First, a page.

World must help fund and train African Union peacekeeping missions: UN

The international community must more actively and systematically support the African Union’s (AU) peacekeeping role with enhanced funding and training to bring stability and development to the continent, the United Nations peacekeeping chief said.
“If the international community requests that the AU bear the brunt of its initial response to a crisis, it has an obligation to support the AU in ensuring that that response is credible,” Under-Secretary-General for Peacekeeping Operations Alain Le Roy told the Security Council at the start of a debate on Secretary-General Ban Ki-moon’s latest report on the issue.
“There is a need to provide resources for peacekeeping in a sustainable and predictable manner without undermining the flexibility required to respond to a crisis quickly. Currently, AU peacekeeping is entirely dependent on the same small pool of donors.”
Citing UN support for AU missions in Sudan and Somalia, he said the international community must ensure that the most effective mechanism is made available to the AU when the Council authorizes it to undertake peacekeeping operations.
“Building a resilient and responsive African Union is vital for the establishment of an effective complementary system for global peacekeeping,” he added.
The 15-member Council welcomed the AU’s “continuing important efforts and enhanced peacekeeping role” and recognized the need to “enhance increase the predictability, sustainability and flexibility” of financing regional organizations when they undertake peacekeeping under UN authorization.
“The Security Council reiterates the importance of establishing a more effective strategic relationship between the United Nations Security Council and the African Union Peace and Security Council and between the United Nations Secretariat and the African Union Commission,” it said in a presidential statement read by Ambassador
Le Luong Minh of Viet Nam, which holds the presidency for October.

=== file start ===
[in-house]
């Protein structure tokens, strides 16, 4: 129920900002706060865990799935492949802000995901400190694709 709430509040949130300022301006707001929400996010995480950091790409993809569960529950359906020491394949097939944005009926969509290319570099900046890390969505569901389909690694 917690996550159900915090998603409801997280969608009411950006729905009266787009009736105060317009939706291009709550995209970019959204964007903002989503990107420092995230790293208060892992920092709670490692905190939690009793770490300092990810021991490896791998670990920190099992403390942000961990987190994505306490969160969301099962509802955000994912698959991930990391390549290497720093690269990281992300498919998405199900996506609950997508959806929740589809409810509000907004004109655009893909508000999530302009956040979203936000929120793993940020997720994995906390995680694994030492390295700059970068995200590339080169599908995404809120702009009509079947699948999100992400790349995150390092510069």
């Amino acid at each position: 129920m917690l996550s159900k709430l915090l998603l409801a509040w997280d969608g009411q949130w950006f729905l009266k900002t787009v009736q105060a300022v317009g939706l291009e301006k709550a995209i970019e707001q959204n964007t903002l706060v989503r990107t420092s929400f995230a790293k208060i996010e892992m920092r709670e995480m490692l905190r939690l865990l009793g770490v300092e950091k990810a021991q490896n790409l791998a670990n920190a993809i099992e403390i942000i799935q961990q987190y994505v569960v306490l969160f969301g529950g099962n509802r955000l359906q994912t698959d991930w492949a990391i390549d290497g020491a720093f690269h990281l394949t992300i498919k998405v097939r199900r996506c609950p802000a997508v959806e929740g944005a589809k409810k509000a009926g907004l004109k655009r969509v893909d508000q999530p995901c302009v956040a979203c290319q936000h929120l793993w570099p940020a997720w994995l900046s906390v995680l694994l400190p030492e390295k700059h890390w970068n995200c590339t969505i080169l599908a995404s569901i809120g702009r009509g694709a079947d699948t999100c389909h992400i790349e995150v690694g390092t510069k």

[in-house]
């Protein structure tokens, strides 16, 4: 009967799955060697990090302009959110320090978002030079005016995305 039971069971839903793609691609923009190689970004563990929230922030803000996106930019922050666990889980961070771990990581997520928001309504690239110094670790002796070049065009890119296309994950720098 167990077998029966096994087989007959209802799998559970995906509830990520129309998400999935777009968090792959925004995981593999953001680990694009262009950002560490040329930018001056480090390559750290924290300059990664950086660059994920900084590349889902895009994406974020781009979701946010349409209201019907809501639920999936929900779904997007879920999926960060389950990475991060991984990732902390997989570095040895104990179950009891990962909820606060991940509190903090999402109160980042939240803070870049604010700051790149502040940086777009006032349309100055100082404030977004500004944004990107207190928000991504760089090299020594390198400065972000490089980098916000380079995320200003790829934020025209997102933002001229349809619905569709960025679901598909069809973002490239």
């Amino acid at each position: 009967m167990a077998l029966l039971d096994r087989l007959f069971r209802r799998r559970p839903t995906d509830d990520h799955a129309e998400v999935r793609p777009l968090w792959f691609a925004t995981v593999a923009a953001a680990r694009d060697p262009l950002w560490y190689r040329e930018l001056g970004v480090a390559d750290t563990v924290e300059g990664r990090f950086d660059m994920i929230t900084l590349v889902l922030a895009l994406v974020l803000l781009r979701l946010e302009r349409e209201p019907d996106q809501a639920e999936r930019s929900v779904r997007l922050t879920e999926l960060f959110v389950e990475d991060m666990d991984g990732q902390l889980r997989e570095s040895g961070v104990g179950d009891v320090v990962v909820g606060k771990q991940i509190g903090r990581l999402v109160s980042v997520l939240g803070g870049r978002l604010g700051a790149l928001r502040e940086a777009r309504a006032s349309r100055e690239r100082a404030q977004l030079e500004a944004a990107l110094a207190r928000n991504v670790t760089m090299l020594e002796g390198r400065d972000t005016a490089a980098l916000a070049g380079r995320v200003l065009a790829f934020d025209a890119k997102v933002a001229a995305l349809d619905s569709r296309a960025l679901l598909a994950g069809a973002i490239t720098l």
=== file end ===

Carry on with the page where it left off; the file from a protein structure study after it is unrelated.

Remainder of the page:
“The Security Council recognizes that in deploying peacekeeping operations authorized by the Security Council, the African Union is contributing towards maintenance of international peace and security,” it added, noting that the AU needs to enhance its institutional capacity to effectively plan, manage, and deploy peacekeeping operations.
Le Roy noted that Ban’s report laid out a number of areas for immediate action, including streamlining the UN presence in Addis Ababa, the AU headquarters, and providing additional capacity-building, calling it a further step in a long-term process of UN support to AU peacekeeping.
“Our partnership is strong and recognizes that security and the means of providing it is a prerequisite for long-term sustainable development,” he said. “This is particularly true in Africa, where instability and conflict continue to undermine the aspirations of the people in a number of countries.”
He cited cases where the AU has taken on responsibilities in complex situations with the Council’s authorization when conditions have not been conducive to a UN peacekeeping role, and stressed the joint efforts of the two in Darfur (with the force known as UNAMID) and UN support for the AU peacekeeping force in Somalia (known as AMISOM) as examples of the kind of partnerships that can be achieved.
“Serious capacity and resource constraints have, however, hampered the ability to fully realize the potential of this partnership,” he warned.
Ban’s report outlined steps to boost AU capacity in UN-authorized peacekeeping and assessed the recommendations of an AU-UN panel which issued its own report last December, advocating concrete steps to strengthen the mutual relationship.
Twenty-two speakers are scheduled to take part in today’s debate.
Le Roy will travel to Abuja, Nigeria, tomorrow to attend a high-level meeting of the AU Peace and Security Council.
 He is also scheduled to visit peacekeeping missions in the Democratic Republic of the Congo (DRC), where he will assess security in the strife-torn east and discuss the extension of state authority and institution building, and Burundi, where he will see first-hand how the UN integrated mission is working.